Predicting linearized Abstract Meaning Representation (AMR) graphs using pre-trained sequence-to-sequence Transformer models has recently led to large improvements on AMR parsing benchmarks. These parsers are simple and avoid explicit modeling of structure but lack desirable properties such as graph well-formedness guarantees or built-in graph-sentence alignments. In this work we explore the integration of general pre-trained sequence-to-sequence language models and a structure-aware transition-based approach. We depart from a pointer-based transition system and propose a simplified transition set, designed to better exploit pre-trained language models for structured fine-tuning. We also explore modeling the parser state within the pre-trained encoder-decoder architecture and different vocabulary strategies for the same purpose. We provide a detailed comparison with recent progress in AMR parsing and show that the proposed parser retains the desirable properties of previous transition-based approaches, while being simpler and reaching the new parsing state of the art for AMR 2.0, without the need for graph re-categorization.

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AMR Parsing with Action-Pointer Transformer
Jiawei Zhou | Tahira Naseem | Ramón Fernandez Astudillo | Radu Florian
Proceedings of the 2021 Conference of the North American Chapter of the Association for Computational Linguistics: Human Language Technologies

Abstract Meaning Representation parsing is a sentence-to-graph prediction task where target nodes are not explicitly aligned to sentence tokens. However, since graph nodes are semantically based on one or more sentence tokens, implicit alignments can be derived. Transition-based parsers operate over the sentence from left to right, capturing this inductive bias via alignments at the cost of limited expressiveness. In this work, we propose a transition-based system that combines hard-attention over sentences with a target-side action pointer mechanism to decouple source tokens from node representations and address alignments. We model the transitions as well as the pointer mechanism through straightforward modifications within a single Transformer architecture. Parser state and graph structure information are efficiently encoded using attention heads. We show that our action-pointer approach leads to increased expressiveness and attains large gains (+1.6 points) against the best transition-based AMR parser in very similar conditions. While using no graph re-categorization, our single model yields the second best Smatch score on AMR 2.0 (81.8), which is further improved to 83.4 with silver data and ensemble decoding.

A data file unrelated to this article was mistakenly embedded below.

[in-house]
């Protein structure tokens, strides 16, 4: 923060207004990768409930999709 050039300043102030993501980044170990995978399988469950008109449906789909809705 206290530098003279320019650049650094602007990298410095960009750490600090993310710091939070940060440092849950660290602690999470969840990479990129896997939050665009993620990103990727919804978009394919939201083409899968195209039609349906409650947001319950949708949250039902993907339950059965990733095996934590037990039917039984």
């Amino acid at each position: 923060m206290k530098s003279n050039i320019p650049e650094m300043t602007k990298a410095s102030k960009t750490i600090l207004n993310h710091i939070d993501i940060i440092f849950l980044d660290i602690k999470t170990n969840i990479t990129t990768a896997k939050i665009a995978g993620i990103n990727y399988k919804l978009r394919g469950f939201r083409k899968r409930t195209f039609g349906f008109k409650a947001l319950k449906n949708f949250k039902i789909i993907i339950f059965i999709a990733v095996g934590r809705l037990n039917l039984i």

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GPT-too: A Language-Model-First Approach for AMR-to-Text Generation
Manuel Mager | Ramón Fernandez Astudillo | Tahira Naseem | Md Arafat Sultan | Young-Suk Lee | Radu Florian | Salim Roukos
Proceedings of the 58th Annual Meeting of the Association for Computational Linguistics

Abstract Meaning Representations (AMRs) are broad-coverage sentence-level semantic graphs. Existing approaches to generating text from AMR have focused on training sequence-to-sequence or graph-to-sequence models on AMR annotated data only. In this paper, we propose an alternative approach that combines a strong pre-trained language model with cycle consistency-based re-scoring. Despite the simplicity of the approach, our experimental results show these models outperform all previous techniques on the English LDC2017T10 dataset, including the recent use of transformer architectures. In addition to the standard evaluation metrics, we provide human evaluation experiments that further substantiate the strength of our approach.

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On the Importance of Diversity in Question Generation for QA
Md Arafat Sultan | Shubham Chandel | Ramón Fernandez Astudillo | Vittorio Castelli
Proceedings of the 58th Annual Meeting of the Association for Computational Linguistics

Automatic question generation (QG) has shown promise as a source of synthetic training data for question answering (QA). In this paper we ask: Is textual diversity in QG beneficial for downstream QA? Using top-p nucleus sampling to derive samples from a transformer-based question generator, we show that diversity-promoting QG indeed provides better QA training than likelihood maximization approaches such as beam search. We also show that standard QG evaluation metrics such as BLEU, ROUGE and METEOR are inversely correlated with diversity, and propose a diversity-aware intrinsic measure of overall QG quality that correlates well with extrinsic evaluation on QA.

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Transition-based Parsing with Stack-Transformers
Ramón Fernandez Astudillo | Miguel Ballesteros | Tahira Naseem | Austin Blodgett | Radu Florian
Findings of the Association for Computational Linguistics: EMNLP 2020

Modeling the parser state is key to good performance in transition-based parsing. Recurrent Neural Networks considerably improved the performance of transition-based systems by modelling the global state, e.g. stack-LSTM parsers, or local state modeling of contextualized features, e.g. Bi-LSTM parsers. Given the success of Transformer architectures in recent parsing systems, this work explores modifications of the sequence-to-sequence Transformer architecture to model either global or local parser states in transition-based parsing. We show that modifications of the cross attention mechanism of the Transformer considerably strengthen performance both on dependency and Abstract Meaning Representation (AMR) parsing tasks, particularly for smaller models or limited training data.

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Pushing the Limits of AMR Parsing with Self-Learning